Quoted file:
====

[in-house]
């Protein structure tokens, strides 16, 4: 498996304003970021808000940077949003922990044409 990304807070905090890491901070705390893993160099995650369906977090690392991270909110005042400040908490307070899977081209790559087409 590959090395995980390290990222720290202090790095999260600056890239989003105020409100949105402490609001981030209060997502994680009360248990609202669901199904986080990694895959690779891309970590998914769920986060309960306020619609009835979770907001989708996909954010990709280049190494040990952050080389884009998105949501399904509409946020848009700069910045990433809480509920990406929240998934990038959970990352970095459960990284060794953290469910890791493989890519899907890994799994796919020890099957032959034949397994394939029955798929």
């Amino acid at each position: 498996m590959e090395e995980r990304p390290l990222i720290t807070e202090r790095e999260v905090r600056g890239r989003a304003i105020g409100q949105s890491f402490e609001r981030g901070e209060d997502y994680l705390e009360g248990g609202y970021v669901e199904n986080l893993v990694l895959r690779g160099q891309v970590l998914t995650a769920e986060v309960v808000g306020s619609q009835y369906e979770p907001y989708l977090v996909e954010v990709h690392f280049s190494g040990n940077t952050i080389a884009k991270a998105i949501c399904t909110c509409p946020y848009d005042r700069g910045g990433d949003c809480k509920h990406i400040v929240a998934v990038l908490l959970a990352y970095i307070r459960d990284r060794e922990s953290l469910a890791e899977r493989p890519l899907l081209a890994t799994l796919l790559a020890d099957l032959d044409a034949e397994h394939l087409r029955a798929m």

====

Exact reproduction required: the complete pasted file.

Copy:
[in-house]
């Protein structure tokens, strides 16, 4: 498996304003970021808000940077949003922990044409 990304807070905090890491901070705390893993160099995650369906977090690392991270909110005042400040908490307070899977081209790559087409 590959090395995980390290990222720290202090790095999260600056890239989003105020409100949105402490609001981030209060997502994680009360248990609202669901199904986080990694895959690779891309970590998914769920986060309960306020619609009835979770907001989708996909954010990709280049190494040990952050080389884009998105949501399904509409946020848009700069910045990433809480509920990406929240998934990038959970990352970095459960990284060794953290469910890791493989890519899907890994799994796919020890099957032959034949397994394939029955798929």
């Amino acid at each position: 498996m590959e090395e995980r990304p390290l990222i720290t807070e202090r790095e999260v905090r600056g890239r989003a304003i105020g409100q949105s890491f402490e609001r981030g901070e209060d997502y994680l705390e009360g248990g609202y970021v669901e199904n986080l893993v990694l895959r690779g160099q891309v970590l998914t995650a769920e986060v309960v808000g306020s619609q009835y369906e979770p907001y989708l977090v996909e954010v990709h690392f280049s190494g040990n940077t952050i080389a884009k991270a998105i949501c399904t909110c509409p946020y848009d005042r700069g910045g990433d949003c809480k509920h990406i400040v929240a998934v990038l908490l959970a990352y970095i307070r459960d990284r060794e922990s953290l469910a890791e899977r493989p890519l899907l081209a890994t799994l796919l790559a020890d099957l032959d044409a034949e397994h394939l087409r029955a798929m």